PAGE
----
Rosebourg Burial Traditions in the 26th Century

in Society

burial

Introduction

There is a strong division within the Rosebourg Monarchy with regards to the means and methods used to remember the dead and to dispose of the remaining elements of the body. Here, it is important to make a distinction between the Navak burial methods, and the Avran cremation methods. There is also a separate tradition amongst the military, as well yet another tradition amongst the royalty and the nobility of the Monarchy.

Navak burial ceremonies

Traditional Navak burial methods are fairly simple but take place over a number of days. The burial ceremony lasts 9 Beta Hydraean days. The 9 Beta Hydraean days are divided in three periods which related the different lines of a triangle - the triangle being a very symbolic geometric shape for Navaks denoting good luck and blessings.

The first period is a period of mourning, where the family and closed friends unite together in silence. They must meditate upon the passage of their loved one.

The second period is a period of obligation, where the family, friends, and the wider community unite together and complete the various religious traditions (which vary depending on one's religious denomination). Generally, during the first day the person's body is displayed and anyone can pay their respects, the second day is allotted to a religious mass, and the third day is the burial which takes place under strict religious guidelines.

The last period is a three day celebration where the family and closed friends re-enact the life of their loved one through stories, songs, and theatre.

Avran cremation ceremonies

Traditional Avran burial methods are quite different and much more rapid, burial ceremonies must be completed within a week of the person's passing otherwise the family will be cursed for a seven Avran year period.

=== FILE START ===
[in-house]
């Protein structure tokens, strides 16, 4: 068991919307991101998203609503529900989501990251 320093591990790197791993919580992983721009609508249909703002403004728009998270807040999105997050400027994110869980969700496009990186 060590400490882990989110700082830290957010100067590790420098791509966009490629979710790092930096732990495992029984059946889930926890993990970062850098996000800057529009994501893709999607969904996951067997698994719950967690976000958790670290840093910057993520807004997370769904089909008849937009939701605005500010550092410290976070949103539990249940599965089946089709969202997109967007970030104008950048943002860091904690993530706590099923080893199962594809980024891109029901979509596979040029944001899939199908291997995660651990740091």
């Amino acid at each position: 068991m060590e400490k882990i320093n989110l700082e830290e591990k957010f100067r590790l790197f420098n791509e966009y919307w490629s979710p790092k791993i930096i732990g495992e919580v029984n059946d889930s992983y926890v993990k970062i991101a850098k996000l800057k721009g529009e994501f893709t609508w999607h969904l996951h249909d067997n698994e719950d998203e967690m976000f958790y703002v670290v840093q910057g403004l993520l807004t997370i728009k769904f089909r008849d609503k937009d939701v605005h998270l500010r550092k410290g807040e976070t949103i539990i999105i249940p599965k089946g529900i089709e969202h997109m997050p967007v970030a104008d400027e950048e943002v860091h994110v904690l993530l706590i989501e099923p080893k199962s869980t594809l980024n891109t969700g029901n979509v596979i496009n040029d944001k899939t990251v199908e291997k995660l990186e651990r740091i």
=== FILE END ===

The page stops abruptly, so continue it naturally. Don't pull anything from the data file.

Usually the ceremony lasts three days, the first day the Avran's direct family howls and mourn the passing of their relative, whilst on the second day the dead is embalmed according to the religious traditions of the family.

On the third day, usually on the square of their community, the Avran is cremated for all to see.

A period of silent reflection then ensues usually lasting no more than a day.

Military burials in the Rosebourg Monarchy

There is also a separate tradition for those who are members of the Rosebourg military. For each sector of the military, the first element of the burial ceremony is the honorary guard, which is then followed up by a number of speeches from the officer's colleagues who speak of the accomplishments of the officer.

The honorary guard and the speeches is then usually followed by the presentation of the officer's direct family who are handed over the officer's weapons as a sign of the recognition of the State for the officer's efforts. Depending on the sector of service, the body is then disposed of either through cremation or burial.

The military burial can, upon the request of the family, be combined with traditional burial methods or can be done away with entirely though this is not very common.

Royal burials

The most complicated burial ceremony is reserved for the royal family. The burial ceremony is very similar to the traditional Beta Hydraean burial method but the ceremony is prolonged in deference to the position of the individual.

Each part of the burial ceremony is prolonged so that the entire ceremony takes 18 days instead of 9.

The prolongation is supposed to represent blessings for the individual and blessings for their position in the royal family.